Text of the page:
News & Events

 

Video: Adam Beach on Rewriting the Hollywood Indian

Posted on 2017-10-04 in Aboriginal

Adam Beach speaking at Convocation Hall. (Photo: David Stobbe)

Adam Beach believes it’s time Indigenous people in Hollywood redefine the way they are represented onscreen.

Speaking on campus for the Gail Appel Lectureship in Literature and Fine Arts on Oct. 2, the actor known for Flags of Our Fathers, Smoke Signals and Suicide Squad told an audience at Convocation Hall that he plans to become more active in the coming years at “pushing the envelope (and) calling out people for misinterpreting us.”

Beach spent the day speaking with students at a series of events hosted by the College of Arts & Science before delivering his keynote talk, a lecture titled Rewriting the Hollywood Indian.

During the evening lecture, Beach criticized the negative or simplistic depictions of Indigenous people featured in many mainstream films, as well as the practice of casting non-Indigenous actors to play Indigenous roles.

“We as Native people have a voice, a language, a strength that we keep in our hearts to share with people. If you want it, we’ll give it to you,” he said.

Beach argued that the change will ultimately have to be driven by Indigenous artists, not by the Hollywood establishment.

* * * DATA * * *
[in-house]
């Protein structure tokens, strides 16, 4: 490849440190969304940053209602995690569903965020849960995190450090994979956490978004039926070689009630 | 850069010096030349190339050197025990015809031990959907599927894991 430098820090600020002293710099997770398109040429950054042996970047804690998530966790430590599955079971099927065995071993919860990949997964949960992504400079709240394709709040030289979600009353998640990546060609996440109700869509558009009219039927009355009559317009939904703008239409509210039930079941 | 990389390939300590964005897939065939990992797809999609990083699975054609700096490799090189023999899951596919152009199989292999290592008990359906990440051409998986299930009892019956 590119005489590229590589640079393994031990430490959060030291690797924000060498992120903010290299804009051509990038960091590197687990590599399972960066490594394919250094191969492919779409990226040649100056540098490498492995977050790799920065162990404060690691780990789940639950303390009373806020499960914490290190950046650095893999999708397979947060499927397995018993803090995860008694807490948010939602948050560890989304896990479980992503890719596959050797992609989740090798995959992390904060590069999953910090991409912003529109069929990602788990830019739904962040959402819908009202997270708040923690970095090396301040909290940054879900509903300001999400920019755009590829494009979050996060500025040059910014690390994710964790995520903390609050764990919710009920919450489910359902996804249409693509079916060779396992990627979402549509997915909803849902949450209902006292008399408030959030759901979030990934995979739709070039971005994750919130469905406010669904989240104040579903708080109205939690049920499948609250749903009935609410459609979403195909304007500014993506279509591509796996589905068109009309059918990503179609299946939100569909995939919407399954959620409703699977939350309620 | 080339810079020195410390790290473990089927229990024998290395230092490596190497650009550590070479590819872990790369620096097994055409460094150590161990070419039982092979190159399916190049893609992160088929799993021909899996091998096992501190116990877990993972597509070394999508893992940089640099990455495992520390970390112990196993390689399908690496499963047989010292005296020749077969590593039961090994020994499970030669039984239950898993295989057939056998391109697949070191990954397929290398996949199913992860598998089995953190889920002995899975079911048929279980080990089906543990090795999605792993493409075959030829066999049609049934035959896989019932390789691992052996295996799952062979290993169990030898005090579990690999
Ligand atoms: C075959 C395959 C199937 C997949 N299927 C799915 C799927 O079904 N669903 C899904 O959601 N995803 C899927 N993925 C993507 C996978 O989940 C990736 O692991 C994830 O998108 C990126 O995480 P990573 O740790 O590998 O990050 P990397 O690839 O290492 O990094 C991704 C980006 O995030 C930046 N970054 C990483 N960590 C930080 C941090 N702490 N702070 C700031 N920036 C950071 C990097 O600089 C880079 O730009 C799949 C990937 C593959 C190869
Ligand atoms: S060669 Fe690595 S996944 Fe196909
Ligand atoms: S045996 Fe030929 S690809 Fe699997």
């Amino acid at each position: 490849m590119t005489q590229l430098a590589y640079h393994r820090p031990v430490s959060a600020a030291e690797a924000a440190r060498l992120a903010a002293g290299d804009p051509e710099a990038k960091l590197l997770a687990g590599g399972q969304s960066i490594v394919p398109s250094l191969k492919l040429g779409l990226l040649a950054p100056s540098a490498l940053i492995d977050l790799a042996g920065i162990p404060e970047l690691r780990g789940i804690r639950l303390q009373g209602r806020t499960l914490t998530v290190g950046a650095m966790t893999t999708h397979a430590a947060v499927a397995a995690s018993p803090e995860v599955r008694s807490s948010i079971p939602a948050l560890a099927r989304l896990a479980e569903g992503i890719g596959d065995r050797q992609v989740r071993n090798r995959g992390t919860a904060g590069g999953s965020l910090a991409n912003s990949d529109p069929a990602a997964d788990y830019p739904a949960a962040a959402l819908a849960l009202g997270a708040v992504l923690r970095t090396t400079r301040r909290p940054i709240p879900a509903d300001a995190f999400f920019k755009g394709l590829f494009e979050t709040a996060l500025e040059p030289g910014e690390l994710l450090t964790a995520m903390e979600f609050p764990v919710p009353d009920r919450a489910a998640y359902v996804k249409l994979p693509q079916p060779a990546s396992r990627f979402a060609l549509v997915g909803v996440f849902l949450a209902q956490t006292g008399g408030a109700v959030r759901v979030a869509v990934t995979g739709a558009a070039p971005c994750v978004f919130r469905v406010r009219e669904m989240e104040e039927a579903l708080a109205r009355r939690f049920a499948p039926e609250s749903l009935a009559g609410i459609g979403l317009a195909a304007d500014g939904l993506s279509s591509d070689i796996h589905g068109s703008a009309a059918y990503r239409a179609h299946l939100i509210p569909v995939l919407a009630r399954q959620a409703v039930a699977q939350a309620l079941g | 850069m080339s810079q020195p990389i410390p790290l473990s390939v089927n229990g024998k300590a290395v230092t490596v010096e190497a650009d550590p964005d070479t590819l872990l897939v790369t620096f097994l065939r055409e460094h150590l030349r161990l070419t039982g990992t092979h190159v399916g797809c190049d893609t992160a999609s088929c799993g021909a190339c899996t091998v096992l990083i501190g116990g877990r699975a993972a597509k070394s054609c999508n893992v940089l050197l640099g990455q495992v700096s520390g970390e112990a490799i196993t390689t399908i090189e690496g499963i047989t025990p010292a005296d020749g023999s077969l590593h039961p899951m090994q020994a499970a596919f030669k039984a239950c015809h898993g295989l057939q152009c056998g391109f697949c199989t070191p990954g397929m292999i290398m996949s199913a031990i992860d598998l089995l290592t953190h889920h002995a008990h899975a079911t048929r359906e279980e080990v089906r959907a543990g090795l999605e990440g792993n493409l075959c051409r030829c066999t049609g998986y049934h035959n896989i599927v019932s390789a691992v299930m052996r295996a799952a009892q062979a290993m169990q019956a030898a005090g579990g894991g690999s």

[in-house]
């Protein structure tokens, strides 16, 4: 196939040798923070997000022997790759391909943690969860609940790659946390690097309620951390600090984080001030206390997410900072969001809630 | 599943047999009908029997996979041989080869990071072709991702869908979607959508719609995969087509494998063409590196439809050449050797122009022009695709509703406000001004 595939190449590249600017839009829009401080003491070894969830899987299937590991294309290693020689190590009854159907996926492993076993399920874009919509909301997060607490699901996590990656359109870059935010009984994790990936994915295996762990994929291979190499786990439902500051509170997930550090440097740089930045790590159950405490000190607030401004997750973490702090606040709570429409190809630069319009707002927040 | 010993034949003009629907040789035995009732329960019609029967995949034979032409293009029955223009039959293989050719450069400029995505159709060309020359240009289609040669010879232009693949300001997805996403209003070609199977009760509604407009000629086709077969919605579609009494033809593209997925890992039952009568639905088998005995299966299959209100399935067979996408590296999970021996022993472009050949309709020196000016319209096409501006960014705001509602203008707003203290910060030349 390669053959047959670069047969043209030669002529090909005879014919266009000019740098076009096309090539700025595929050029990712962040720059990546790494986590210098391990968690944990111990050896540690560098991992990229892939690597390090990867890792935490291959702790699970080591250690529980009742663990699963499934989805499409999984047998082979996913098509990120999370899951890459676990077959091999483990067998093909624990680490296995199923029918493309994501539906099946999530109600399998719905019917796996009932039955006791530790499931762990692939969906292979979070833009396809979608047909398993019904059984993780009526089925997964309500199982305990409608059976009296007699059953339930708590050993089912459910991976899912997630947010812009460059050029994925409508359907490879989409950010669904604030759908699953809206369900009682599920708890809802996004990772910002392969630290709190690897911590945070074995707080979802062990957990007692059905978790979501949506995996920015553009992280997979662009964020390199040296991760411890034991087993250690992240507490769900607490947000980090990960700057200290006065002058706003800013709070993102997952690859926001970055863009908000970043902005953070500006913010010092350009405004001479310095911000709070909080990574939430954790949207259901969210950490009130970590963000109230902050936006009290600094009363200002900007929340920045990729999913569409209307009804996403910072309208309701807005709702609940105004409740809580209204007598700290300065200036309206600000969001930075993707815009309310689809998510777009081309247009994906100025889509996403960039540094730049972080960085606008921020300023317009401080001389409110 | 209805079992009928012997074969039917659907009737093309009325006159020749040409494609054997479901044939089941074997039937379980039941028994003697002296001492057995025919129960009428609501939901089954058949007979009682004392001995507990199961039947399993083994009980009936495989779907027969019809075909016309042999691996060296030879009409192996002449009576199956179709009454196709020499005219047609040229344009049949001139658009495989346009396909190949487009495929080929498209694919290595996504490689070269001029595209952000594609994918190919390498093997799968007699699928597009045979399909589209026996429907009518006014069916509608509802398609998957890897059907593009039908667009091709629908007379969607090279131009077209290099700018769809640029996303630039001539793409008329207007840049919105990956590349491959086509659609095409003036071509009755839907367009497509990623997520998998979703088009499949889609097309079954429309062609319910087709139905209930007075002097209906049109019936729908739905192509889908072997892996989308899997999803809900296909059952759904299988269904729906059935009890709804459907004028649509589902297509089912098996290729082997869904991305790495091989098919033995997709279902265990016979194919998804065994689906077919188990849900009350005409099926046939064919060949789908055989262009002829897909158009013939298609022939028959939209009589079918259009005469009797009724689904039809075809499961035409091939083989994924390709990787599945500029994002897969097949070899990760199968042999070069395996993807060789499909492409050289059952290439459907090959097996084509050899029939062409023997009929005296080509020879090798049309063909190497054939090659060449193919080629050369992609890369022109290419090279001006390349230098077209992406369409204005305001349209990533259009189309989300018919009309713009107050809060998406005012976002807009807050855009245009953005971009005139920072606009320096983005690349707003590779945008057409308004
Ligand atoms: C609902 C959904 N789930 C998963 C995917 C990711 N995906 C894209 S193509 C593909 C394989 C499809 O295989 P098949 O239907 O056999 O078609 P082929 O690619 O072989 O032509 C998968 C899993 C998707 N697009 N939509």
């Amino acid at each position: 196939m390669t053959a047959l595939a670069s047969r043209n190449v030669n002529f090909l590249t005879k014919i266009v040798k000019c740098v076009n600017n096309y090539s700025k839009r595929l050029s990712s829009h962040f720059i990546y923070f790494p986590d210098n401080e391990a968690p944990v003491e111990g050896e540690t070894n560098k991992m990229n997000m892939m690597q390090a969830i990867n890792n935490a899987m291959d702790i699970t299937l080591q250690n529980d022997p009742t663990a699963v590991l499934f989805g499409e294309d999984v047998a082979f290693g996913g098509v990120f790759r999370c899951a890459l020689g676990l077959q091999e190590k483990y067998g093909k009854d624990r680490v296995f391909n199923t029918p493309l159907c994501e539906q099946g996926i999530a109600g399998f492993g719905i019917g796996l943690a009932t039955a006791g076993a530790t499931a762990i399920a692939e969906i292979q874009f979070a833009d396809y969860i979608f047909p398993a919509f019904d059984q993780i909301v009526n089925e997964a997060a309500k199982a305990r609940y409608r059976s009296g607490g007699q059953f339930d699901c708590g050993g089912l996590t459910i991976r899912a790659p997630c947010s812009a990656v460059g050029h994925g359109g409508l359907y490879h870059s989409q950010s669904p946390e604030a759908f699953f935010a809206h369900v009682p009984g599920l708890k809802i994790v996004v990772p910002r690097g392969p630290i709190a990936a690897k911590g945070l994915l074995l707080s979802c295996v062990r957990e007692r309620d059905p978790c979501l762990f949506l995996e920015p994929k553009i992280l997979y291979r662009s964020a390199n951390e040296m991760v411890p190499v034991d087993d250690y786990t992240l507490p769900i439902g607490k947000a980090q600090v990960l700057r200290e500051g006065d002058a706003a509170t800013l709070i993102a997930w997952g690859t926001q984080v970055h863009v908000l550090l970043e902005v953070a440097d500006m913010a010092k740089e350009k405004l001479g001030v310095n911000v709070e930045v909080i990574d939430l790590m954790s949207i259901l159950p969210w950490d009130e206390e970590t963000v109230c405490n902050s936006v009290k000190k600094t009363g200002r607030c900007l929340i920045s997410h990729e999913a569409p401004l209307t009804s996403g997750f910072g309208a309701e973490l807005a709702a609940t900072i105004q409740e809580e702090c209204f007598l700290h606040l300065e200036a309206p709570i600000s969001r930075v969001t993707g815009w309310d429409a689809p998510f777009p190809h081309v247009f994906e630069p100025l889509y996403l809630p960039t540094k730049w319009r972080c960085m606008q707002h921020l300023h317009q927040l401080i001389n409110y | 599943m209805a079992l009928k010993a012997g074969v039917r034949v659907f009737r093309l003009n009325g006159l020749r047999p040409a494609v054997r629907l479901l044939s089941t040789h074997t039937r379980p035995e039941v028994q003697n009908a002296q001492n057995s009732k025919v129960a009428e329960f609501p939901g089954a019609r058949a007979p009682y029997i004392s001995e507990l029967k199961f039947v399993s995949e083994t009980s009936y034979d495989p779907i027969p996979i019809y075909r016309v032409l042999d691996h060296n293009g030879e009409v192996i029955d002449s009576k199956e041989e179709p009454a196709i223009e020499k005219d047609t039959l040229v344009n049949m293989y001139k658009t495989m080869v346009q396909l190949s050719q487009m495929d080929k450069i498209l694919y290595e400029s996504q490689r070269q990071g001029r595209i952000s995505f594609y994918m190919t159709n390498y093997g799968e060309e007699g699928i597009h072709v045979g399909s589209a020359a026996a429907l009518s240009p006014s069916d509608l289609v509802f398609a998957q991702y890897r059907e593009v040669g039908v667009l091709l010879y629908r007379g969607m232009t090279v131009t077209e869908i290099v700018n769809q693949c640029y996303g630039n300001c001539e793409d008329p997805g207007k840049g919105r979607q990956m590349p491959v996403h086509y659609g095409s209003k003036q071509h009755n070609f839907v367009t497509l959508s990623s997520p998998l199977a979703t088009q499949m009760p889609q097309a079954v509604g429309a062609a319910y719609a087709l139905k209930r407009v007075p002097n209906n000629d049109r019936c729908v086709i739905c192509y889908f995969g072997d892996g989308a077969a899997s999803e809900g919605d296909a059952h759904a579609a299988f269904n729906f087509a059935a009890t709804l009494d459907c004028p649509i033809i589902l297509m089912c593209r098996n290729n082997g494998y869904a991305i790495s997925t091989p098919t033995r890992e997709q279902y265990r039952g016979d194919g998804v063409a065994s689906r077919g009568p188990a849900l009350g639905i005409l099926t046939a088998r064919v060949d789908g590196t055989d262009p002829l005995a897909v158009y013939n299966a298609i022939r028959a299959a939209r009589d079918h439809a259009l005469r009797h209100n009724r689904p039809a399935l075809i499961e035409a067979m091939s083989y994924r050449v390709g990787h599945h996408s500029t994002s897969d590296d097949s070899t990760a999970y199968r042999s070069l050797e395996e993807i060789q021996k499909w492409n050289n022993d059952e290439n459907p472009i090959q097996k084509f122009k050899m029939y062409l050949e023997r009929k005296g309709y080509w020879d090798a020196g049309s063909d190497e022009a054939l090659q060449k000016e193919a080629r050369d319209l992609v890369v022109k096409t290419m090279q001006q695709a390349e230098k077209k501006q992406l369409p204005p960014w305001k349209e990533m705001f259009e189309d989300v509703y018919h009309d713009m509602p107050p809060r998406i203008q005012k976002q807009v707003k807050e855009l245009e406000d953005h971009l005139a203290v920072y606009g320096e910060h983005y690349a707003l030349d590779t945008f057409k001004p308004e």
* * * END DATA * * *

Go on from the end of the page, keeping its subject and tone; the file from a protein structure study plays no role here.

“We must acknowledge and support our writers and directors. We are writing and creating our own projects,” he said. “This takes time, but the future of Native filmmaking is prosperous.”

The Gail Appel Lectureship in Literature and Fine Arts was established at the College of Arts & Science in 2002 by Gail Appel and her husband Mark. The lecture series invites high-profile artists, writers and musicians to speak to students and the general public on campus.

 

Back to News Listing

Related Articles

Gladue Rights Research Database first of its kind in Canada

Posted on 2018-05-15

Database provides access to more than 500 academic works related to the history of settler colonialism


The Conversation: The hidden history of Indigenous stereotypes in tabletop games

Posted on 2018-04-27

Benjamin Hoy (Department of History) talks about the ways board games have contributed to stereotypes throughout the past


Aboriginal Student Achievement Program honoured with Provost’s Prize

Posted on 2018-04-27

ASAP provides a supportive first-year experience to Indigenous students in the College of Arts & Science


Gabriel Dumont Research Chair in Métis Studies and new graduate scholarships established at U of S

Posted on 2018-04-26

Based in the College of Arts & Science, the new chair position will increase research and teaching capacity in Métis studies at the U of S